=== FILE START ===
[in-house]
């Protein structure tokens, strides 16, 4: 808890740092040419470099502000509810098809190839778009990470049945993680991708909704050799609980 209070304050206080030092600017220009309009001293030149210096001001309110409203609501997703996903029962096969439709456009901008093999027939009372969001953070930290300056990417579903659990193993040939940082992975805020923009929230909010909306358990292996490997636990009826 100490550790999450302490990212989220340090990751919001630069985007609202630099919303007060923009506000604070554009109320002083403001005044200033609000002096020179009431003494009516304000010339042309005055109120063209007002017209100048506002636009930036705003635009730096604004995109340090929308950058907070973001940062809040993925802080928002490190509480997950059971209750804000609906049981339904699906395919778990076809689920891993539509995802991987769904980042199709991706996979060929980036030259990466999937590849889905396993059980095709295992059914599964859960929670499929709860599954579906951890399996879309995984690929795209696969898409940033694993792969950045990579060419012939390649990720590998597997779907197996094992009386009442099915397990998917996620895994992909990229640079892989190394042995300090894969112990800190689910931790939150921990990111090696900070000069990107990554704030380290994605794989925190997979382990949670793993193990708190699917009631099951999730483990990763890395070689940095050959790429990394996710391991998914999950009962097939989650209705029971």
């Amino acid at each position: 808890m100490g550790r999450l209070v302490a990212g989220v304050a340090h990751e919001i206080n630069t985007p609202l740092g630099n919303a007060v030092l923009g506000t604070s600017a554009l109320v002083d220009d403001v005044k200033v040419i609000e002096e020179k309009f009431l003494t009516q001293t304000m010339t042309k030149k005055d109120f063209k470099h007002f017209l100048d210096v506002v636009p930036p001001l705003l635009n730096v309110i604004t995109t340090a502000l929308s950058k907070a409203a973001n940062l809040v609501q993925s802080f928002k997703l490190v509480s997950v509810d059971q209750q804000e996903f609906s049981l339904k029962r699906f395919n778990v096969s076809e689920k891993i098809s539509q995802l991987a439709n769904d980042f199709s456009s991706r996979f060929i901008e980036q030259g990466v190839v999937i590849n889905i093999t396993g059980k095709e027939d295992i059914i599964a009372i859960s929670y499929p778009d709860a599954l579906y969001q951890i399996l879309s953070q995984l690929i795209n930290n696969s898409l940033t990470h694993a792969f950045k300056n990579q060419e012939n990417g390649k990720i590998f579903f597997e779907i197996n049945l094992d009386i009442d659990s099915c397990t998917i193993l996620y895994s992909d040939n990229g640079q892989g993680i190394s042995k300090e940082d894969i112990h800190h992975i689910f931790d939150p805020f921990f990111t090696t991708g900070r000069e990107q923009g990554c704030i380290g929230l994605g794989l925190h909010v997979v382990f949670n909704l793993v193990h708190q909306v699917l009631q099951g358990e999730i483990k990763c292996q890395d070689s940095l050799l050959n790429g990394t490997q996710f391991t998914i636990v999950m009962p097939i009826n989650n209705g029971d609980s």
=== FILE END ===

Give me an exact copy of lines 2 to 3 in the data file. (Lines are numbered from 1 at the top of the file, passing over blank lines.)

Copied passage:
């Protein structure tokens, strides 16, 4: 808890740092040419470099502000509810098809190839778009990470049945993680991708909704050799609980 209070304050206080030092600017220009309009001293030149210096001001309110409203609501997703996903029962096969439709456009901008093999027939009372969001953070930290300056990417579903659990193993040939940082992975805020923009929230909010909306358990292996490997636990009826 100490550790999450302490990212989220340090990751919001630069985007609202630099919303007060923009506000604070554009109320002083403001005044200033609000002096020179009431003494009516304000010339042309005055109120063209007002017209100048506002636009930036705003635009730096604004995109340090929308950058907070973001940062809040993925802080928002490190509480997950059971209750804000609906049981339904699906395919778990076809689920891993539509995802991987769904980042199709991706996979060929980036030259990466999937590849889905396993059980095709295992059914599964859960929670499929709860599954579906951890399996879309995984690929795209696969898409940033694993792969950045990579060419012939390649990720590998597997779907197996094992009386009442099915397990998917996620895994992909990229640079892989190394042995300090894969112990800190689910931790939150921990990111090696900070000069990107990554704030380290994605794989925190997979382990949670793993193990708190699917009631099951999730483990990763890395070689940095050959790429990394996710391991998914999950009962097939989650209705029971």
């Amino acid at each position: 808890m100490g550790r999450l209070v302490a990212g989220v304050a340090h990751e919001i206080n630069t985007p609202l740092g630099n919303a007060v030092l923009g506000t604070s600017a554009l109320v002083d220009d403001v005044k200033v040419i609000e002096e020179k309009f009431l003494t009516q001293t304000m010339t042309k030149k005055d109120f063209k470099h007002f017209l100048d210096v506002v636009p930036p001001l705003l635009n730096v309110i604004t995109t340090a502000l929308s950058k907070a409203a973001n940062l809040v609501q993925s802080f928002k997703l490190v509480s997950v509810d059971q209750q804000e996903f609906s049981l339904k029962r699906f395919n778990v096969s076809e689920k891993i098809s539509q995802l991987a439709n769904d980042f199709s456009s991706r996979f060929i901008e980036q030259g990466v190839v999937i590849n889905i093999t396993g059980k095709e027939d295992i059914i599964a009372i859960s929670y499929p778009d709860a599954l579906y969001q951890i399996l879309s953070q995984l690929i795209n930290n696969s898409l940033t990470h694993a792969f950045k300056n990579q060419e012939n990417g390649k990720i590998f579903f597997e779907i197996n049945l094992d009386i009442d659990s099915c397990t998917i193993l996620y895994s992909d040939n990229g640079q892989g993680i190394s042995k300090e940082d894969i112990h800190h992975i689910f931790d939150p805020f921990f990111t090696t991708g900070r000069e990107q923009g990554c704030i380290g929230l994605g794989l925190h909010v997979v382990f949670n909704l793993v193990h708190q909306v699917l009631q099951g358990e999730i483990k990763c292996q890395d070689s940095l050799l050959n790429g990394t490997q996710f391991t998914i636990v999950m009962p097939i009826n989650n209705g029971d609980s």